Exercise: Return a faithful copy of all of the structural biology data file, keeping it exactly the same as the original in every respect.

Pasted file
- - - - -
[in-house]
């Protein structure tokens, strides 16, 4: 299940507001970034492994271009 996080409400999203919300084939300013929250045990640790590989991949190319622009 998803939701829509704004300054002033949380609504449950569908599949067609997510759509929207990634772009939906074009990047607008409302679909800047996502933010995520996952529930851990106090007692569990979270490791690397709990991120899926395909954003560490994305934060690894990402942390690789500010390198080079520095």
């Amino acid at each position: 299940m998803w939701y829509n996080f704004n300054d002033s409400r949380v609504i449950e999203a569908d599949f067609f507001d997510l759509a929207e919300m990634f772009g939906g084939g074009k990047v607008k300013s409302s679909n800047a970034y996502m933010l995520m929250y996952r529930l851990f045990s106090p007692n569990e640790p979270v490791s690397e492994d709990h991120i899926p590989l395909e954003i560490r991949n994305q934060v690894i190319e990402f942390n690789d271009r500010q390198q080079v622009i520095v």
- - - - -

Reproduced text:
[in-house]
């Protein structure tokens, strides 16, 4: 299940507001970034492994271009 996080409400999203919300084939300013929250045990640790590989991949190319622009 998803939701829509704004300054002033949380609504449950569908599949067609997510759509929207990634772009939906074009990047607008409302679909800047996502933010995520996952529930851990106090007692569990979270490791690397709990991120899926395909954003560490994305934060690894990402942390690789500010390198080079520095």
């Amino acid at each position: 299940m998803w939701y829509n996080f704004n300054d002033s409400r949380v609504i449950e999203a569908d599949f067609f507001d997510l759509a929207e919300m990634f772009g939906g084939g074009k990047v607008k300013s409302s679909n800047a970034y996502m933010l995520m929250y996952r529930l851990f045990s106090p007692n569990e640790p979270v490791s690397e492994d709990h991120i899926p590989l395909e954003i560490r991949n994305q934060v690894i190319e990402f942390n690789d271009r500010q390198q080079v622009i520095v």